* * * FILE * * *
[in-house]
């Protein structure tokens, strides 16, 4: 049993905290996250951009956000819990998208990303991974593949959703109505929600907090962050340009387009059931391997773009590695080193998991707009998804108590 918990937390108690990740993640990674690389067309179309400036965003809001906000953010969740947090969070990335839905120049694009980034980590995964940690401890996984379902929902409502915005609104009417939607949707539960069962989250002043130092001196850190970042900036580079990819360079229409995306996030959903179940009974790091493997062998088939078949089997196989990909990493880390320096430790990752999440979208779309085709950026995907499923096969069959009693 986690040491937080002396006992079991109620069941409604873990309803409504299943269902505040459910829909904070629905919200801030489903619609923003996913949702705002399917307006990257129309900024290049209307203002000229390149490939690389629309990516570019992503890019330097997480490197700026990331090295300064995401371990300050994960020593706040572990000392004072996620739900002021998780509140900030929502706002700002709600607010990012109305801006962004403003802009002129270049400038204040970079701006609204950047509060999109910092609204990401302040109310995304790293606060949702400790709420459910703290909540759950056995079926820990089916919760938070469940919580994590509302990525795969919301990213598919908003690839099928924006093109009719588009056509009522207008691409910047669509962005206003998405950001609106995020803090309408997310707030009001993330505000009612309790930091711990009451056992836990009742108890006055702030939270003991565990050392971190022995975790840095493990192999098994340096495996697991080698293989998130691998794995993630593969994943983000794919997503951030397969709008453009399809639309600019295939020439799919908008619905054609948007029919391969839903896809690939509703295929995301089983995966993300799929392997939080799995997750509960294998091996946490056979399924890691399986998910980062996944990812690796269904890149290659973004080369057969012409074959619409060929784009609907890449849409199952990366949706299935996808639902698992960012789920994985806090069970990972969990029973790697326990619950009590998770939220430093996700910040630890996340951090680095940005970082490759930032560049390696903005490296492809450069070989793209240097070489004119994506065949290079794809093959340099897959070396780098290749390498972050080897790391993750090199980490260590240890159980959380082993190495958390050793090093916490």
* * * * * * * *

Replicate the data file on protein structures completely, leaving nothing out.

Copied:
[in-house]
């Protein structure tokens, strides 16, 4: 049993905290996250951009956000819990998208990303991974593949959703109505929600907090962050340009387009059931391997773009590695080193998991707009998804108590 918990937390108690990740993640990674690389067309179309400036965003809001906000953010969740947090969070990335839905120049694009980034980590995964940690401890996984379902929902409502915005609104009417939607949707539960069962989250002043130092001196850190970042900036580079990819360079229409995306996030959903179940009974790091493997062998088939078949089997196989990909990493880390320096430790990752999440979208779309085709950026995907499923096969069959009693 986690040491937080002396006992079991109620069941409604873990309803409504299943269902505040459910829909904070629905919200801030489903619609923003996913949702705002399917307006990257129309900024290049209307203002000229390149490939690389629309990516570019992503890019330097997480490197700026990331090295300064995401371990300050994960020593706040572990000392004072996620739900002021998780509140900030929502706002700002709600607010990012109305801006962004403003802009002129270049400038204040970079701006609204950047509060999109910092609204990401302040109310995304790293606060949702400790709420459910703290909540759950056995079926820990089916919760938070469940919580994590509302990525795969919301990213598919908003690839099928924006093109009719588009056509009522207008691409910047669509962005206003998405950001609106995020803090309408997310707030009001993330505000009612309790930091711990009451056992836990009742108890006055702030939270003991565990050392971190022995975790840095493990192999098994340096495996697991080698293989998130691998794995993630593969994943983000794919997503951030397969709008453009399809639309600019295939020439799919908008619905054609948007029919391969839903896809690939509703295929995301089983995966993300799929392997939080799995997750509960294998091996946490056979399924890691399986998910980062996944990812690796269904890149290659973004080369057969012409074959619409060929784009609907890449849409199952990366949706299935996808639902698992960012789920994985806090069970990972969990029973790697326990619950009590998770939220430093996700910040630890996340951090680095940005970082490759930032560049390696903005490296492809450069070989793209240097070489004119994506065949290079794809093959340099897959070396780098290749390498972050080897790391993750090199980490260590240890159980959380082993190495958390050793090093916490």